President Barack Obama on Monday laid out perhaps the most comprehensive case he has made yet for health care reform, sketching for American Medical Association members assembled in Chicago the multitude of ways he believes his proposal will expand coverage and improve care.
Obama defended his call for a public insurance option which the AMA opposes as necessary to ensure those who cant afford coverage get it.
But the president had a carrot for the doctors, suggesting that he will take a look at ways to reduce the burden of malpractice suits. While ruling out caps on malpractice awards, Obama said he wanted to explore a range of ideas about how to put patient safety first, let doctors focus on practicing medicine, encourage broader use of evidence-based guidelines and work with the AMA to scale back the excessive defensive medicine.
Obama said a government-run plan should be one of a range of options available to consumers under a health insurance exchange that would allow consumers to compare the benefits and prices of a public option with private insurance. Those who cannot afford to purchase any of the plans would get government assistance to do so.
Obama denied that a public option would lead to a single-payer system, stating repeatedly that those who like their insurance can keep what they have.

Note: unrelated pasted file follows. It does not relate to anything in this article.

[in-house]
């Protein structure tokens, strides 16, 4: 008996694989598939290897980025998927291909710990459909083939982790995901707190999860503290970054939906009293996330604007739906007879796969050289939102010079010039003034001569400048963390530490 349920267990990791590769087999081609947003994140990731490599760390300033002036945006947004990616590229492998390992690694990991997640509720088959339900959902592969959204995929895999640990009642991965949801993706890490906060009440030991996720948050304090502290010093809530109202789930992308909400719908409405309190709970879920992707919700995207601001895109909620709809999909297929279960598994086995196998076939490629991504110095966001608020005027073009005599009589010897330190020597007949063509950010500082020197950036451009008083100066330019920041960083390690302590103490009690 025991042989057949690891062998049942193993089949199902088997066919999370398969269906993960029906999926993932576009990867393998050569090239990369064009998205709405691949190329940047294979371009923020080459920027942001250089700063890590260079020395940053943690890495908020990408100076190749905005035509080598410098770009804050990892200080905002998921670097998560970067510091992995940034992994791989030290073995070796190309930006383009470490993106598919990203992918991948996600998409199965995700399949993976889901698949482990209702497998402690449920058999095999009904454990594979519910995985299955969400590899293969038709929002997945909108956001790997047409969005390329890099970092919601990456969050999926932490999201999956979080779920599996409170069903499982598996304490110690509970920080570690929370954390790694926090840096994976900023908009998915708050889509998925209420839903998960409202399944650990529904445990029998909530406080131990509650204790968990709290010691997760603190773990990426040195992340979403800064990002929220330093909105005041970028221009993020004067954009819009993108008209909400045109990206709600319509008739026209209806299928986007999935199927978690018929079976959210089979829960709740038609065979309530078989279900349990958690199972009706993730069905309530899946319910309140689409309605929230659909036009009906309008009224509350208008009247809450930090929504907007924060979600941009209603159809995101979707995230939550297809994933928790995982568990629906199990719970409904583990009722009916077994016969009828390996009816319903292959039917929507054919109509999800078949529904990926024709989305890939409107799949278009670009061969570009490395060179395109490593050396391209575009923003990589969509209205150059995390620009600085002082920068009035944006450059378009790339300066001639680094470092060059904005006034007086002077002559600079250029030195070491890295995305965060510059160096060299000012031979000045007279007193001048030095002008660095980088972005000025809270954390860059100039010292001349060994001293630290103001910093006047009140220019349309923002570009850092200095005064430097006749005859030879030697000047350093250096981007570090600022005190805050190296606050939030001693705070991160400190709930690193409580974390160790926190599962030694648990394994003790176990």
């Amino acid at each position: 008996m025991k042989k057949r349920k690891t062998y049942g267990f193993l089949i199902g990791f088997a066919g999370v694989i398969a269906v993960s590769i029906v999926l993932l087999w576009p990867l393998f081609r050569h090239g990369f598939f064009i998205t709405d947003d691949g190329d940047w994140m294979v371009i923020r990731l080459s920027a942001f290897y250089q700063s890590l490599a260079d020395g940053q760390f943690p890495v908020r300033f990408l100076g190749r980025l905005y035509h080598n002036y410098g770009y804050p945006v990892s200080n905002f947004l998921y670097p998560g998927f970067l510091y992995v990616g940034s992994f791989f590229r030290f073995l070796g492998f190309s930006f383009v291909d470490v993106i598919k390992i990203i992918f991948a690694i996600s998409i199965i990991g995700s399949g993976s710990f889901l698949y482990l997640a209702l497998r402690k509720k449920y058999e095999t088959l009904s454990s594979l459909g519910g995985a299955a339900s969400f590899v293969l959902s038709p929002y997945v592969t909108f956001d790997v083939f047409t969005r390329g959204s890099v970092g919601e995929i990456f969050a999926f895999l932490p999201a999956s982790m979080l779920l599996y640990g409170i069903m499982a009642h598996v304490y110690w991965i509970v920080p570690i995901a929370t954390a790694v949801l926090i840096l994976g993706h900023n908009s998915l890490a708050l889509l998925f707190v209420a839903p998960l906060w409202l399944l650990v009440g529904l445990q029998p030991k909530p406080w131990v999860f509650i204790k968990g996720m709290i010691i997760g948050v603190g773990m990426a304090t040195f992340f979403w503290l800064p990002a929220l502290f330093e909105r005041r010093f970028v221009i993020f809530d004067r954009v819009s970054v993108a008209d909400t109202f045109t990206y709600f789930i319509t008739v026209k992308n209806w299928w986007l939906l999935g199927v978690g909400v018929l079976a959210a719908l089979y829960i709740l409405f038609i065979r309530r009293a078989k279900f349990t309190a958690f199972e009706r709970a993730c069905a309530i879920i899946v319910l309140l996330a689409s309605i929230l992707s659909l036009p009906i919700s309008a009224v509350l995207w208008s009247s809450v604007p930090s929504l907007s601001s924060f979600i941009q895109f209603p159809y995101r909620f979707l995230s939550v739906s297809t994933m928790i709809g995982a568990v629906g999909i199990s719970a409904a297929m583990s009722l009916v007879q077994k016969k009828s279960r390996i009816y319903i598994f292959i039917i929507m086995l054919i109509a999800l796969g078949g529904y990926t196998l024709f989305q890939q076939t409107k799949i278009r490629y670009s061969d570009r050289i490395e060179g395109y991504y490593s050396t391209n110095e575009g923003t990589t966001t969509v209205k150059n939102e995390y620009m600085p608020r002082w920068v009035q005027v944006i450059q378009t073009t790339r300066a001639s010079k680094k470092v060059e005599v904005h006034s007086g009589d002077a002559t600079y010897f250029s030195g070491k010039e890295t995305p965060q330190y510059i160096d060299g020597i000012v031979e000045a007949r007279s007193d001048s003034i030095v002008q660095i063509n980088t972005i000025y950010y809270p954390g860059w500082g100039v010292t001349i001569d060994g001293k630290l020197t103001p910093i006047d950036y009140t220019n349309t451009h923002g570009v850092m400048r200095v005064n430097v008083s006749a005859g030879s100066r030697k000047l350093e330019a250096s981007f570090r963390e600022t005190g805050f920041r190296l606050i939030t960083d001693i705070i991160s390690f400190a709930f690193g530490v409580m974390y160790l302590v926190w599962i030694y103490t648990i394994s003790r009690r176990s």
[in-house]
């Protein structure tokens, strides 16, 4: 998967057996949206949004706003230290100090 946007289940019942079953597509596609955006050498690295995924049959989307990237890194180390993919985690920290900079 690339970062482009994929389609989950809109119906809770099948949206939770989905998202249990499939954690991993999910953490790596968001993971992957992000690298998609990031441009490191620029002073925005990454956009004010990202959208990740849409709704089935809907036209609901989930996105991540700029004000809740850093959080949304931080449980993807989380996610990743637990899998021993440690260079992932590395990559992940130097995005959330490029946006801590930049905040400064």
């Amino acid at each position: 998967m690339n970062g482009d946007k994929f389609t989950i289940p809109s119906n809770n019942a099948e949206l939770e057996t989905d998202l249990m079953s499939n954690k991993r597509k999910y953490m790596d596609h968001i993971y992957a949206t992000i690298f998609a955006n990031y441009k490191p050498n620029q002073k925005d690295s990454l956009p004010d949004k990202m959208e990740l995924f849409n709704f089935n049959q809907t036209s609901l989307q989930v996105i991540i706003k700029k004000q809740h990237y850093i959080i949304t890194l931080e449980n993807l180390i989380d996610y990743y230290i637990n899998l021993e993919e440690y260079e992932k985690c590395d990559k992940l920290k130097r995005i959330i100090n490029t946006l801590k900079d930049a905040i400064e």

The president said reform would reduce health costs by identifying the best treatments and incentivizing the practice of good medicine by doctors, who are lured by the current system into prescribing extra procedures, according to Obama. He outlined the cost savings in Medicare and Medicaid that White House aides have identified to help pay for the public option.
And the president declared that another pay-for limiting tax deductions for high-earning taxpayers would not reduce charitable giving, as some in Congress fear.
In a conference call organized by the Republican National Committee for reporters before the speech, Rep. Tom Price (R-Ga.), a practicing physician who is attending the AMA convention in Chicago, suggested Obama could do little to sway the doctors to support a public plan.
I think the concept will be looked on with some suspicion and concern, he said.
In a statement, House Minority Leader John Boehner (R-Ohio) said any Obama moves toward helping doctors with their malpractice suits would be negated by the federal involvement in health care.
Were pleased the president has expressed rhetorical support for medical liability reform, but fact is the effect of even the strongest medical liability reforms would be negated by a government takeover of health care that raises taxes, rations care, and drives health care costs even higher, Boehner said.
Real medical liability reform must establish tough standards to reform the medical liability system, encourage the speedy resolution of claims, and deter junk lawsuits, Boehner said.